Well, the question is: does it apply to every treatment that exists? There are huge disparities that are out there for every treatment that exists: if you are in Germany, if you are in England, if you are in the US, you have much better access to treatment for cancer, for heart disease, for diabetes than you do if you are in Mexico, in Brazil, or India, or China, or even more so for the poorer countries worldwide.

Should the rich countries in this world be making the same kind of commitment to global health equity for all treatments that they are for AIDS? From the moral point of view the answer seems like an easy one: well, of course they should. From a practical point of view it’s a much, much more difficult question.
So when you look at these huge disparities that exist between countries on a global scale in terms of access to a treatment for cancer, or heart disease, or the other leading causes of death, there are many different factors that contribute.

The one that gets the most attention is financial. Treatments for heart disease are expensive, treatments for cancer are expensive, and many countries just don’t have the national healthcare budgets that would cover this. That was initially a problem for AIDS, when AIDS treatment was 10000$ per person per year, that was very hard for countries in Sub-Saharan Africa to manage. Well, what happened? Two things happened: first, the cost of treatment has dropped enormously – it is now a 100$ per person per year. And wealthy donors, both individuals and national donors from countries decided that they would make a commitment to making this possible.

Well, could something happen with the cancer or heart disease, cost amount would not be so valuable, the motivation of donors, individuals and government is going to vary, I think, depending on a disease and the social meanings of this disease. And then there is also a question of capacity. It’s one thing to try to get medications into the hands of patients every day so they could take them, but if you want to provide people access to radiation therapy – that’s complicated, because they need to build machines and infrastructures, that are likely to be built in cities. And how would you do with countries that have majority of rural populations? Or if you want to get people access to surgery – again, that’s complicated, because you need an elaborate hospital infrastructure, and you need a blood supply, and you need all sorts of surgeons, and instruments, and sterilizing equipment to make these things work.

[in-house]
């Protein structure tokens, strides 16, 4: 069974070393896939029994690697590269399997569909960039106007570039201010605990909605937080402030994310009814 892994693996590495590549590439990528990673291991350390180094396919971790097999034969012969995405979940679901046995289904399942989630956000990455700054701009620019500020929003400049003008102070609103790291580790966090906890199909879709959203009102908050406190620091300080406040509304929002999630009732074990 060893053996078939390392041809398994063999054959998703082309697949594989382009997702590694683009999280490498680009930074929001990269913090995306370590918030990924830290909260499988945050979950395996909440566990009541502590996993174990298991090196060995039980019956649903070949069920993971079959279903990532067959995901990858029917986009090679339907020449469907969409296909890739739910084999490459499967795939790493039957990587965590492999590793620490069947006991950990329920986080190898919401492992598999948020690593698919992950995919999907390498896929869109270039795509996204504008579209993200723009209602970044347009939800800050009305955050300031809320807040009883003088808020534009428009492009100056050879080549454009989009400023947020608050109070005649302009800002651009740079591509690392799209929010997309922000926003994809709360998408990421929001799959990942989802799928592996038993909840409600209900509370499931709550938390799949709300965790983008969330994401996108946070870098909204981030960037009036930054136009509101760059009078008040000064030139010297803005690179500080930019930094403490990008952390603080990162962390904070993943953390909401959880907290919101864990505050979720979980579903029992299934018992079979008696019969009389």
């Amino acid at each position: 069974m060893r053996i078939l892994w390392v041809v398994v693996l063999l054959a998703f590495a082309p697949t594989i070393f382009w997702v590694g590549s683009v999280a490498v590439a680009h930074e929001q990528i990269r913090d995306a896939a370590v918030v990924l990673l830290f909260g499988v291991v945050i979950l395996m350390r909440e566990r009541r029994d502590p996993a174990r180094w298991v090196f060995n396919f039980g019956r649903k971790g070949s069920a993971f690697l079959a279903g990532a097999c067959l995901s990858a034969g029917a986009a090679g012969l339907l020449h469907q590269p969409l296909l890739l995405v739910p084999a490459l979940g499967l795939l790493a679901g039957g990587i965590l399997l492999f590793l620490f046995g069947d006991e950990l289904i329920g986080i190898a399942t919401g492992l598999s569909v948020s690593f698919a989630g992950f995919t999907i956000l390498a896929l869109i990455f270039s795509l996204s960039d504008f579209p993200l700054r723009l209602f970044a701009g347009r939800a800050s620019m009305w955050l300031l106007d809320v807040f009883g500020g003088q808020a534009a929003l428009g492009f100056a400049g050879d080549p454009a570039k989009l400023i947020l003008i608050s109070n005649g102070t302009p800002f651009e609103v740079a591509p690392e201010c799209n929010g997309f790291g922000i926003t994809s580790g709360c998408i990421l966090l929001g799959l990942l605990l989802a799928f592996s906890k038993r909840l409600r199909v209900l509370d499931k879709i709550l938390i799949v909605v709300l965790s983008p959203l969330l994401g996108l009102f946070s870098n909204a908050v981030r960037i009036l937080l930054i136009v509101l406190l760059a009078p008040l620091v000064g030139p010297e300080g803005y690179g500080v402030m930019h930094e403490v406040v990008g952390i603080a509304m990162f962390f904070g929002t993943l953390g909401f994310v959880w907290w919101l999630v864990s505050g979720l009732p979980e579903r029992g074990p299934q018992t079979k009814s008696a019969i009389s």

Different kinds of treatment are more or less complicated, and sometimes the problem is not necessarily inside the healthcare system, as outside the healthcare system.

I was in India recently interviewing cardiologists and cardiac surgeons about the prospects for the future of aggressive cardiac treatment in India. Now, India is a country that has more heart-attack deaths than any other country in the world. Not the highest rate, but the highest whole number of deaths. And very few people have access to advanced cardiac care.

I was talking to one of the cardiologists, and he said: look, we could open up an angioplasty center in every hospital in Mumbai or Deli, but there is no ambulance service. If someone has a heart-attack at home and they call an ambulance, there’s a chance that they might get someone to come pick them up, but because of the traffic it will likely be an hour before an ambulance arrives at their house, and another hour before they get to the hospital. If you want to make this thing work like it works in Boston, you will need to totally re-do the urban infrastructure of major cities in India, and this is a problem in many countries worldwide. And so some of the challenges really do feel insurmountable.

So going forward for people who are interested either in just improving the health and access to healthcare of these populations worldwide, or for people who are interested in this higher ideal of global equity for health outcomes, we really need to do some seriously creative thinking to try to figure out not just these financial obstacles to healthcare, but deeper structural barriers that will make it hard to allow every person on the planet to get the full potential benefit from healthcare.

A. Bernard Ackerman Professor of the Culture of Medicine, Department of Global Health and Social Medicine, Harvard Medical School